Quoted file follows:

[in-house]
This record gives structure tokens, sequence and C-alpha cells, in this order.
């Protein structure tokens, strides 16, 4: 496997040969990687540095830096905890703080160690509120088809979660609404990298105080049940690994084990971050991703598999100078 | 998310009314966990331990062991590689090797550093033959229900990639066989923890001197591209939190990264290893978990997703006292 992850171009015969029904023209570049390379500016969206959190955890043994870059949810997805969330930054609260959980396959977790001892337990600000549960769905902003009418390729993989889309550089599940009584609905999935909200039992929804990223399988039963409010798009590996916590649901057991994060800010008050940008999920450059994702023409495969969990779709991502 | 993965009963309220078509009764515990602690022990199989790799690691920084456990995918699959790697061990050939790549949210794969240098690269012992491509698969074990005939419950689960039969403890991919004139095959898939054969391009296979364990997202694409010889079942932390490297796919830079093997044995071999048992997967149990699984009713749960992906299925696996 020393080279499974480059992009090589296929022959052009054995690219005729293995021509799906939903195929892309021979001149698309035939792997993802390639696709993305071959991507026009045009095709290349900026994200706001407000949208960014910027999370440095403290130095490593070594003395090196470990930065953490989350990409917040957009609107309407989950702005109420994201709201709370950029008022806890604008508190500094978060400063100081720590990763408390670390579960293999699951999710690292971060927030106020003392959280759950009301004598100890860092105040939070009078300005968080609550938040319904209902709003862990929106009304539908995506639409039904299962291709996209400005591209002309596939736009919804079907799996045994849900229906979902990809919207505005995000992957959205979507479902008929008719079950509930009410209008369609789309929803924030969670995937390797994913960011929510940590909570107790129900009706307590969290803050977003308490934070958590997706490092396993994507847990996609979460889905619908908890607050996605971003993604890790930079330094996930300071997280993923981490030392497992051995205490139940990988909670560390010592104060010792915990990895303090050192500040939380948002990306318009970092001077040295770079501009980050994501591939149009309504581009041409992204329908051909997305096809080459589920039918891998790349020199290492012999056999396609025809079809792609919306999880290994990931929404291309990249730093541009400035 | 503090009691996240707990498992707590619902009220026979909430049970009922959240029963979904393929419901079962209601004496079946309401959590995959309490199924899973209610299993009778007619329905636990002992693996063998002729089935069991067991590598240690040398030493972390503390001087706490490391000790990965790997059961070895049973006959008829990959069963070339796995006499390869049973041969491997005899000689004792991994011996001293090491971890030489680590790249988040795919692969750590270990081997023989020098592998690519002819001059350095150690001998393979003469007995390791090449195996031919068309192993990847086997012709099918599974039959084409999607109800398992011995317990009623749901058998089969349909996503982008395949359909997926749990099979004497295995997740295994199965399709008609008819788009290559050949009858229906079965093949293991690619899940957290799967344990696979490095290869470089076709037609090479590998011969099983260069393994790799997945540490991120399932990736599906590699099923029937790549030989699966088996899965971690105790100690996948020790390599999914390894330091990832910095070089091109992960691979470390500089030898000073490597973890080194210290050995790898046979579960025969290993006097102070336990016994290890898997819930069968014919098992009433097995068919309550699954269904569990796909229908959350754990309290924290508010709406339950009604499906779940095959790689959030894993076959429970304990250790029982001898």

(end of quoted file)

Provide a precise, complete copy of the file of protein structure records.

[in-house]
This record gives structure tokens, sequence and C-alpha cells, in this order.
């Protein structure tokens, strides 16, 4: 496997040969990687540095830096905890703080160690509120088809979660609404990298105080049940690994084990971050991703598999100078 | 998310009314966990331990062991590689090797550093033959229900990639066989923890001197591209939190990264290893978990997703006292 992850171009015969029904023209570049390379500016969206959190955890043994870059949810997805969330930054609260959980396959977790001892337990600000549960769905902003009418390729993989889309550089599940009584609905999935909200039992929804990223399988039963409010798009590996916590649901057991994060800010008050940008999920450059994702023409495969969990779709991502 | 993965009963309220078509009764515990602690022990199989790799690691920084456990995918699959790697061990050939790549949210794969240098690269012992491509698969074990005939419950689960039969403890991919004139095959898939054969391009296979364990997202694409010889079942932390490297796919830079093997044995071999048992997967149990699984009713749960992906299925696996 020393080279499974480059992009090589296929022959052009054995690219005729293995021509799906939903195929892309021979001149698309035939792997993802390639696709993305071959991507026009045009095709290349900026994200706001407000949208960014910027999370440095403290130095490593070594003395090196470990930065953490989350990409917040957009609107309407989950702005109420994201709201709370950029008022806890604008508190500094978060400063100081720590990763408390670390579960293999699951999710690292971060927030106020003392959280759950009301004598100890860092105040939070009078300005968080609550938040319904209902709003862990929106009304539908995506639409039904299962291709996209400005591209002309596939736009919804079907799996045994849900229906979902990809919207505005995000992957959205979507479902008929008719079950509930009410209008369609789309929803924030969670995937390797994913960011929510940590909570107790129900009706307590969290803050977003308490934070958590997706490092396993994507847990996609979460889905619908908890607050996605971003993604890790930079330094996930300071997280993923981490030392497992051995205490139940990988909670560390010592104060010792915990990895303090050192500040939380948002990306318009970092001077040295770079501009980050994501591939149009309504581009041409992204329908051909997305096809080459589920039918891998790349020199290492012999056999396609025809079809792609919306999880290994990931929404291309990249730093541009400035 | 503090009691996240707990498992707590619902009220026979909430049970009922959240029963979904393929419901079962209601004496079946309401959590995959309490199924899973209610299993009778007619329905636990002992693996063998002729089935069991067991590598240690040398030493972390503390001087706490490391000790990965790997059961070895049973006959008829990959069963070339796995006499390869049973041969491997005899000689004792991994011996001293090491971890030489680590790249988040795919692969750590270990081997023989020098592998690519002819001059350095150690001998393979003469007995390791090449195996031919068309192993990847086997012709099918599974039959084409999607109800398992011995317990009623749901058998089969349909996503982008395949359909997926749990099979004497295995997740295994199965399709008609008819788009290559050949009858229906079965093949293991690619899940957290799967344990696979490095290869470089076709037609090479590998011969099983260069393994790799997945540490991120399932990736599906590699099923029937790549030989699966088996899965971690105790100690996948020790390599999914390894330091990832910095070089091109992960691979470390500089030898000073490597973890080194210290050995790898046979579960025969290993006097102070336990016994290890898997819930069968014919098992009433097995068919309550699954269904569990796909229908959350754990309290924290508010709406339950009604499906779940095959790689959030894993076959429970304990250790029982001898």